traveling-companions-become-friends, and a million memories. Shuttle service
will be provided at the appropriate time for your particular flight schedule.
HOWEVER, IT DOESN'T HAVE TO END JUST YET...
OPTIONAL TWO DAY TIKAL EXTENSION:
For travelers with a little extra time and a yen to see another world-class
archeological site that is very different from Copán, both in the nature
of its ruins and its setting, Rutahsa Adventures has organized the following
two-day trip extension to Tikal National Park.
Sat., Jan. 12: Up real early today to go into Guatemala City to the
airport to take an in-country flight across the Chuacús Mtns. north
across the Petén lowlands to the town of Flores. From here the
Jungle Lodge will provide bus transportation and an introductory lecture on the
countryside and Tikal Ruins as you motor an hour to the park. Once in Tikal
National Park, you'll have a guided tour to the great Plaza Mayor,
flanked by the soaring temple-pyramids of Temple I and Temple II, then return to the Jungle Lodge for lunch.
After lunch you can return to the sprawling archeological complex on your own
to prowl amid crumbling, jungle-encrusted temples, palaces, causeways,
pyramids, and numerous ruined edifices of unknown purposes. But most
spectacular of all are the soaring skyscraper-like pyramid/temples...if
Copán was the "Paris" of the Maya, Tikal was surely the "New York City"!
In addition to the amazing ruins of a once populous Classic Maya city, Tikal is
also a wonderful site for its lowland tropical jungle, its
brilliant birds and other wildlife. You'll
see parrots, toucans, toucanettes, hummingbirds, oropendula, the beautiful
ocellated turkey, and many other avian
inhabitants of the jungle. And you'll almost certainly see foxes, guatuza
(agouti), pisotes (coatimundi), and spider
monkeys. You might see howler monkeys, deer, peccary, small alligators in
the water hole near the hotel, or other jungle beasts. One of our lucky
travelers in June 2001 got a good look at a jaguar sprawled out on a trail; he
and the great spotted cat stared at each other for about 10 seconds, until the
cat got up and ambled off, with our amazed (and intrepid!) adventurer
following behind taking pictures!
Tikal is really a wonderful site, but it is hot! Fortunately, the
Jungle Lodge has a pool!
Sun., Jan. 13: Get up early today and enter the ruins before breakfast
to take advantage of the cool morning air; maybe you can watch sunrise from
Temple IV, an awesome experience. You've got the morning to explore the ruins
further and to visit the archeological museum. Then, after lunch, board the
bus and return to Flores to fly back to Guatemala City. Here you'll shuttle
back to Antigua to spend a final quiet evening at the Quinta de las Flores.
You may need some extra time to pack away your treasured purchases, or perhaps
to run out to a store for that one last item you want!
Mon., Jan. 14: Shuttle in to the airport and fly away home. But don't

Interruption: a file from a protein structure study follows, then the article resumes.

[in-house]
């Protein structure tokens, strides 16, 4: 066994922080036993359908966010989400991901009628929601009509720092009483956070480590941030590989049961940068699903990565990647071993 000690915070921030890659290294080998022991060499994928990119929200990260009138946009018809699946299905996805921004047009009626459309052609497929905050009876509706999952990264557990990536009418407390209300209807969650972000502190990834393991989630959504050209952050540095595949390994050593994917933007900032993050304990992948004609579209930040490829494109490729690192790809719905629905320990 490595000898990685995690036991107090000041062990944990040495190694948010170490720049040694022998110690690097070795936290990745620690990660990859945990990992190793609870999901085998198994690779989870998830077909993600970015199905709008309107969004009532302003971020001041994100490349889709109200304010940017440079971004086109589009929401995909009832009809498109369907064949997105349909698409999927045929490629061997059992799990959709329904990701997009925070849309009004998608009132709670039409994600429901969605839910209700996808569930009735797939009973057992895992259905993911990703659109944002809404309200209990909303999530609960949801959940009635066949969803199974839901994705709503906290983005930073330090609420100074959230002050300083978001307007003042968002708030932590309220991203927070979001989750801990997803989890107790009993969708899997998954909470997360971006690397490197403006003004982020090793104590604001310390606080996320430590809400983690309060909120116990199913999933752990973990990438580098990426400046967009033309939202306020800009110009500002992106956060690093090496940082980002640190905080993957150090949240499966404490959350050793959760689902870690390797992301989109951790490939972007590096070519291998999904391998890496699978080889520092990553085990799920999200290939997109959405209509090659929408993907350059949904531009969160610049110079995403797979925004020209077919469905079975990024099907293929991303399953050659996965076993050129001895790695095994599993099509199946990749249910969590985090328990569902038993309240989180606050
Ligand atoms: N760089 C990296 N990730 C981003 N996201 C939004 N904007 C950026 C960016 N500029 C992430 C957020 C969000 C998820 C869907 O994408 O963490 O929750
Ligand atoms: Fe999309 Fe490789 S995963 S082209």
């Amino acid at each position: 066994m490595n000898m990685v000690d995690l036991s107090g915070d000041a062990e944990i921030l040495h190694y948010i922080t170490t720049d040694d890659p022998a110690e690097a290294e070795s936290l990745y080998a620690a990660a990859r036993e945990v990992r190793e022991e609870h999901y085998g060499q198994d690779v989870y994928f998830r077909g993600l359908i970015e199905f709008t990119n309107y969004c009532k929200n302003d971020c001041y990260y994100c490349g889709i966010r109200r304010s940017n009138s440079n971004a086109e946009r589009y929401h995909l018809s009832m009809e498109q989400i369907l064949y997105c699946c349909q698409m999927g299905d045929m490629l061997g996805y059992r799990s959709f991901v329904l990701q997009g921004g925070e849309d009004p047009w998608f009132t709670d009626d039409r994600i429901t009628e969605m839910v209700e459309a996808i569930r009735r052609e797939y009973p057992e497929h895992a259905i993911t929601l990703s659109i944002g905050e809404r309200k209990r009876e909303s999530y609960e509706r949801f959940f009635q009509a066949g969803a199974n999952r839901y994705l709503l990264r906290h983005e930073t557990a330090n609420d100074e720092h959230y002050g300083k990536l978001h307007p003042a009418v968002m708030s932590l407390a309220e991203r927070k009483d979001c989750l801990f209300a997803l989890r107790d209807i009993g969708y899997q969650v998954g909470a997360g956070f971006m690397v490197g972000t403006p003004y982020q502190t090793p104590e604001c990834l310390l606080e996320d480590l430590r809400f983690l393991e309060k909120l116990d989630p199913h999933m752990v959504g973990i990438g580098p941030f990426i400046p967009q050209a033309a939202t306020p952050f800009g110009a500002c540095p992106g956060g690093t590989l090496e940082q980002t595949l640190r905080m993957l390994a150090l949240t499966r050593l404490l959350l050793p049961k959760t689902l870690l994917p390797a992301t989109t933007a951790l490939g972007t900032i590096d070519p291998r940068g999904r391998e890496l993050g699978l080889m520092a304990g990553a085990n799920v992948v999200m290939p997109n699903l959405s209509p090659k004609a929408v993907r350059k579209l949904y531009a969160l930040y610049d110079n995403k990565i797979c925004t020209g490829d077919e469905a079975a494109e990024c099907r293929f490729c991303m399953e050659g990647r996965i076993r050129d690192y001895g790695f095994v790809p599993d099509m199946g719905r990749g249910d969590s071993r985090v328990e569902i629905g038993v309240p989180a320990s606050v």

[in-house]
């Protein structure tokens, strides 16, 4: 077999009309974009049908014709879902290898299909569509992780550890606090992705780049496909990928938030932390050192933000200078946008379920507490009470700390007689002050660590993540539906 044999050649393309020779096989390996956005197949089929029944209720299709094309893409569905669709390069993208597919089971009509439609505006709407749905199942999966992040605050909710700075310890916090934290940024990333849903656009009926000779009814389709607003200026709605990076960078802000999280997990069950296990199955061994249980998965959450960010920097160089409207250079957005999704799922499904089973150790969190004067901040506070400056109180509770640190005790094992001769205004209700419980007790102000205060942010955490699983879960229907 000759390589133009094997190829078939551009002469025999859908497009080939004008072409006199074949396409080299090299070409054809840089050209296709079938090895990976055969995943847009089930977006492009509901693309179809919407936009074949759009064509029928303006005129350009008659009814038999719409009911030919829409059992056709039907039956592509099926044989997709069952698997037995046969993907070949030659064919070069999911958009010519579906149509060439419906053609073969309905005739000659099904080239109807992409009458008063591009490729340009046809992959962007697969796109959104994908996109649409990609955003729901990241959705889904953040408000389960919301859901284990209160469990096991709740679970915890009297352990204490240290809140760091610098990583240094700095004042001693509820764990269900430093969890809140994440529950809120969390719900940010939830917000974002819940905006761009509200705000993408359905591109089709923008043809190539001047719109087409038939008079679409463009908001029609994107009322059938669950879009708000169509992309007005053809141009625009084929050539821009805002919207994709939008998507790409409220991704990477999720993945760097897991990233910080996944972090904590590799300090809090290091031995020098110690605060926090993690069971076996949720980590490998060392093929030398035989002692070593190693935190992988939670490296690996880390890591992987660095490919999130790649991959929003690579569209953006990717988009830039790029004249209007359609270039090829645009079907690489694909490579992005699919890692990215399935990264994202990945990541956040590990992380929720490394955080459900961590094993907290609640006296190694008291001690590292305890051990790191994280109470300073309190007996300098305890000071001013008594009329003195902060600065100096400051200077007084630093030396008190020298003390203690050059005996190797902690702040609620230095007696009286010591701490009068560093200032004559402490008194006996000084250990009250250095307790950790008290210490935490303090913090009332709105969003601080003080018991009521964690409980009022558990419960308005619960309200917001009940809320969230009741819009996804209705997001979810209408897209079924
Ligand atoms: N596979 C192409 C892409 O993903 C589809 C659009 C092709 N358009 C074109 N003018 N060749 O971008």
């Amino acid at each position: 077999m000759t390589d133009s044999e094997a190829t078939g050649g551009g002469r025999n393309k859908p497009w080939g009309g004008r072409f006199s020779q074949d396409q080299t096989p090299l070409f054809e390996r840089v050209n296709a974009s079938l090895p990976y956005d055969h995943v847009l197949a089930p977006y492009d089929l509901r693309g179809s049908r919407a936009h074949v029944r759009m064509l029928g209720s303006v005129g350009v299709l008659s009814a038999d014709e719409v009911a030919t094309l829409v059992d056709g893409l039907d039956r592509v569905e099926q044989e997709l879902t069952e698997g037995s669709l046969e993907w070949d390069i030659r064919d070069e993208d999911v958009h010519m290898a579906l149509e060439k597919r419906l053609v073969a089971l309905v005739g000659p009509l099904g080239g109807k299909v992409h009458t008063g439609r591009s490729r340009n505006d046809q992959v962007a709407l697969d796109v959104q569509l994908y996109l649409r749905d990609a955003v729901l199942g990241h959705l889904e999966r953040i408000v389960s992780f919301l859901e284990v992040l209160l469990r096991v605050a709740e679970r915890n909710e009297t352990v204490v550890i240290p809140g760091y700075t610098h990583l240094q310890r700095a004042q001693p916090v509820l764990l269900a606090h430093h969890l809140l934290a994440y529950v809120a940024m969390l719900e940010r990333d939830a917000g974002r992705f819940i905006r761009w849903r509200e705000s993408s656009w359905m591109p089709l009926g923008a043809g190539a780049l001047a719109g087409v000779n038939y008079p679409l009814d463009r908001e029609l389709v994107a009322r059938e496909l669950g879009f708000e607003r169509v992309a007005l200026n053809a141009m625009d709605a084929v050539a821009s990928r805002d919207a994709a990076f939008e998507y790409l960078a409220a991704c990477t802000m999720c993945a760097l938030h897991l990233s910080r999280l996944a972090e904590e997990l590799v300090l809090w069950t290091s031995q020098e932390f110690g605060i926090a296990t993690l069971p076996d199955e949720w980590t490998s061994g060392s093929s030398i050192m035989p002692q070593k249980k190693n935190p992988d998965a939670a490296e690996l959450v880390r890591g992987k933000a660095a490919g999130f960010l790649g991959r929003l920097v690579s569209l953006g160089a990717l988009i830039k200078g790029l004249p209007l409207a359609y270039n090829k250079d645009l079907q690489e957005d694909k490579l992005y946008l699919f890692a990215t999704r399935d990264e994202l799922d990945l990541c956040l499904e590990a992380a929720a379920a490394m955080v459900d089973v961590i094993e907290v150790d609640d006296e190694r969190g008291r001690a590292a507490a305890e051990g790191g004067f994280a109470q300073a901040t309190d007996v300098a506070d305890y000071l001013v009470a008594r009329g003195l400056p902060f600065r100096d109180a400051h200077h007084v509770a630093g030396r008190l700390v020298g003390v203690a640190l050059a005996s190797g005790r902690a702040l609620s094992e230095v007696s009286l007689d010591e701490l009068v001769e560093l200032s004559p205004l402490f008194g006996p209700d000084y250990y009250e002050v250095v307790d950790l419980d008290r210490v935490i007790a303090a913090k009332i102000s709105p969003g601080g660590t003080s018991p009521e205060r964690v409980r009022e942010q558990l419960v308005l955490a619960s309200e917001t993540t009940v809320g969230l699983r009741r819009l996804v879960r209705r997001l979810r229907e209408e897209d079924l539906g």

expect this to be your last visit to Guatemala-- This was your introduction,
and you will want to come back!
Three little girls from Santiago Atitlán, with a friend from
COST OF THE EXCURSION:
NOTE: Trip prices DO NOT include US-Guatemala-US air fare. Travelers are
responsible for arranging their own air travel to and from Guatemala. For
excellent prices on air fares to Guatemala, Rutahsa Adventures gladly
recommends Solar Tours at 1-800-388-7652; ask for Patricia at extension 558,
and tell her you are going on Rutahsa Adventures Dec. trip to her homeland.
Also, MENA Travel at 1-800-536-6362; ask for John and tell him Rutahsa
Adventures sent you.
A minimum of 8 travelers is necessary to make this trip go; a maximum of 16
will be allowed. Thanks to a wonderful review by Frommer's, our June 2001 trip
sold out, so interested parties are advised to make their reservations early.
If you'd like to see what Frommer's said about our most recent Guatemala
adventure, click here: Frommer's reviews Rutahsa Adventures Guatemala excursion.
To make an enquiry about Rutahsa's Guatemala New Years Excursion, e-mail Dr.
Ric Finch at firstname.lastname@example.org.
To make a reservation, request a trip application blank or send a check made
out to Rutahsa Adventures, Inc., for the amount of $350, to 299 Allen Hollow
Rd., Cookeville, TN 38501. Once your trip application blank has been received
and your deposit accepted by Rutahsa Adventures, Inc., you will be guaranteed a
space on this excursion. Your deposit will be fully refunded if for any
reason the trip is canceled. If you decide to cancel your reservation,
your deposit will be fully refunded provided cancellation is made before
Nov. 1, 2001. After Nov. 1 there will be a cancellation penalty of $175 if
cancellation is made before Dec. 1. In the event of cancellation after Dec. 1
the full deposit is subject to retention.
Thanks for visiting!
- 17-day trip: $1482, in double room accommodations. At the present (July
20, 2001) this price, based on quotes from our suppliers, is believed to be
firm. However, in the unexpected event of a major price increase by one
of our suppliers we would have to revise the trip cost.
- 2-day Tikal extension: $321 p/p, in double accommodations. Included in
the Tikal trip: round trip transportation from Antigua to Tikal (including
flight from Guatemala City), first day entry to Tikal National Park,
guided introductory tour; lunch on the day of arrival at Tikal; lodging Jan.
12 at the Jungle Lodge; and Tikal Museum entry; lodging Jan. 13 at Quinta de
las Flores; shuttle service from Antigua to the airport on Jan. 14. Not
included: Tikal park entry Jan. 13 (approx. $6.50), drinks, additional meals,
- Singles supplement for the main Guatemala excursion: single-room
accommodations on the main Guatemala trip are available for an additional fee,
still to be determined; there is one possible exception: it may not be
possible to have a single room in Nebaj, due to the limitations of the small
- Singles supplement for the Tikal extension: TBA.
Photos on this website by Janie and Ric Finch, @copyrighted.